Harding changed dress-code policies regarding hair length for men and nose rings for women this fall. Men are now allowed to have shoulder-length hair and women permitted to have nose rings as well as studs.
According to Zach Neal, dean of students, policies are reviewed by the Office of Student Life every year. If policies are adjusted, they are done while remaining consistent with Harding’s mission. Though the phrase “off the collar” concerning the length of men’s hair was removed from this year’s student handbook, the expectation of neatness and cleanliness remains.
“There were some questions related to hairstyles. Some hairstyles require longer length than others and so it was something that could be evaluated … and it seemed like a good time to be able to change that policy,” Neal said. “I definitely think hairstyles and hair length are generational and cultural, and it is something related to the dress code that is in response to communication from students and supported by faculty.”
Senior Josiah Abney learned of the new policies after his friends in the Student Association notified him of the change over the summer. Abney said he was pleased with the new wording of the rule that offers a vague interpretation, allowing both the students and administration a little bit of breathing room.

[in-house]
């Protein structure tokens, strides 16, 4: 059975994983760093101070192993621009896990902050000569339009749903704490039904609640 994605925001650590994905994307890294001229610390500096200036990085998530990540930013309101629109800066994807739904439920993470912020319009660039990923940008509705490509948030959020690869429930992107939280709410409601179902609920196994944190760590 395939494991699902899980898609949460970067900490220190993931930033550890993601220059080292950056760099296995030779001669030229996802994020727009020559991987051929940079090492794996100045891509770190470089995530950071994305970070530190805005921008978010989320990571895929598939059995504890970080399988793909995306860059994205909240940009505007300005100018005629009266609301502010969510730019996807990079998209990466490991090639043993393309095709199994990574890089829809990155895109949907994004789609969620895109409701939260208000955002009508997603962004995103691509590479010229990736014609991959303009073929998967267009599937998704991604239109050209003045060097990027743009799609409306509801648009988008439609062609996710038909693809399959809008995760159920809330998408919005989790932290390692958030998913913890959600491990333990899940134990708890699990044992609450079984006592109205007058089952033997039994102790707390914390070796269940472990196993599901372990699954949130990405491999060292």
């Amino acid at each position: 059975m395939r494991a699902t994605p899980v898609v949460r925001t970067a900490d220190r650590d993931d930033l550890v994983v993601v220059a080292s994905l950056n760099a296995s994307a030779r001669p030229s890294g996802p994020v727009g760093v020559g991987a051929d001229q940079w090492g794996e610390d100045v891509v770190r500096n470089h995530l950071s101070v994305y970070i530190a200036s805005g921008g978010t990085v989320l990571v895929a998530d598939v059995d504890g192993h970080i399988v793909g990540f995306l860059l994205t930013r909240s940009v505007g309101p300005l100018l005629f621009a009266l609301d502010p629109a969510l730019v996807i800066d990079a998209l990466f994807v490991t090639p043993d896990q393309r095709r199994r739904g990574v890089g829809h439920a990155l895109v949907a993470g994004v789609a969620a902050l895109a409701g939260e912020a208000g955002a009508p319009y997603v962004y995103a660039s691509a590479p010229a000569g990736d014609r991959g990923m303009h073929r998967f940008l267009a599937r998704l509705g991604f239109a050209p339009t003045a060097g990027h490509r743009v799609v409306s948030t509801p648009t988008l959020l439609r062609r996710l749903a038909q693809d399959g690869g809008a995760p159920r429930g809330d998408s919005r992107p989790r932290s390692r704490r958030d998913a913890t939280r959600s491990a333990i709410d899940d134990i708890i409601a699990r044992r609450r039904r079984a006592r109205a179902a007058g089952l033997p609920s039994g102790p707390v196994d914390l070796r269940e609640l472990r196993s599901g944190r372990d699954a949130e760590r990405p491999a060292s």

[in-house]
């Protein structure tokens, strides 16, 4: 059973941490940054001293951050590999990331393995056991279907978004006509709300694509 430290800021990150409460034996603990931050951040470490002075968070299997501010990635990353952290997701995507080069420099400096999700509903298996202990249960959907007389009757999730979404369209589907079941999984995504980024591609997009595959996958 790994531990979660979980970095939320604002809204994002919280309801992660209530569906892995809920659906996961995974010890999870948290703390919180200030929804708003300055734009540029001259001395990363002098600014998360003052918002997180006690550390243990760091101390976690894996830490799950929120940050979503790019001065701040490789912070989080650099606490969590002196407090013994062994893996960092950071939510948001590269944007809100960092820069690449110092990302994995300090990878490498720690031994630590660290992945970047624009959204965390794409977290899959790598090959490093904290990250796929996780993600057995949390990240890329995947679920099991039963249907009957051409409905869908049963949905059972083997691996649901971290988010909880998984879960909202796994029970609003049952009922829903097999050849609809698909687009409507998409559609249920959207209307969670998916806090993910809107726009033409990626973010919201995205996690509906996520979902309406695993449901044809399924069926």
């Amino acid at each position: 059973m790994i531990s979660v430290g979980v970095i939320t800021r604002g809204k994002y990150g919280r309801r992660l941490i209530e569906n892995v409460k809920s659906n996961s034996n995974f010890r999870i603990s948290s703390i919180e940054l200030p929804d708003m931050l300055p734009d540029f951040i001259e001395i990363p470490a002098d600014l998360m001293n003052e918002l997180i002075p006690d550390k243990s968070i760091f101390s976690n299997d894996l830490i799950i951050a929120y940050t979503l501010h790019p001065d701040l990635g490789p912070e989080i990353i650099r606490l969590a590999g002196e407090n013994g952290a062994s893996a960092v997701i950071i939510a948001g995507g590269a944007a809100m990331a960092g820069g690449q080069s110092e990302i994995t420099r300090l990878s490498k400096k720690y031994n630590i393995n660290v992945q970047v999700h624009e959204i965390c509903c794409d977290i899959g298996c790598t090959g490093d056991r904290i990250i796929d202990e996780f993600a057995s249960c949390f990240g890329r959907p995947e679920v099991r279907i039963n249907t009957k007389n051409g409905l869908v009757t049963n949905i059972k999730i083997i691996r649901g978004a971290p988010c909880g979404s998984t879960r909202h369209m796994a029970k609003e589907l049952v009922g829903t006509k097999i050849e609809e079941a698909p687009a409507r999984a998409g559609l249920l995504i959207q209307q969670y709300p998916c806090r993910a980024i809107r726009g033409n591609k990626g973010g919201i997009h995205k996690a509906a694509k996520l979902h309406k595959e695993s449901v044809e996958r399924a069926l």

“I’m at peace with the new rule,” Abney said. “I’m not worried about being called in to the deans about something as unimportant as the length of my hair … Students now don’t have to bother putting their hair up every day, and administration can still call students in who have hair that obviously goes beyond what the hair rule seeks to enforce.”
In addition, a change was also made to the section on acceptable piercings for women that now allows women to wear nose rings instead of just a small stud. Sophomore Ashton Castle said that she would often wear a ring last year despite the rule against them, and she felt many other students did as well.
“It was always kind of like, ‘oh no, will today be the day that someone tells me I have to take it out?’” Castle said. “I think the idea that we could have studs but not rings was weird just because there are some studs that are just as noticeable as a ring could be.”
Although students seem to be pleased with the recent changes in the dress code policy, Abney said some students still hope that more changes will be made in the future. According to Neal, the hair and nose ring policies were rewritten because they were the two sections of the handbook that were emphasized most by students in the last few years. The Office of Student Life will revisit the policies next year.
“I have only received positive feedback regarding the change,” Neal said. “We will continue our practice of listening to students and evaluating all policies on a regular basis.”
For more information on dress code policy changes this school year, see Section 7, ‘Modest and Appropriate Dress’ on pages 20-21 of the Student Handbook 2017-2018.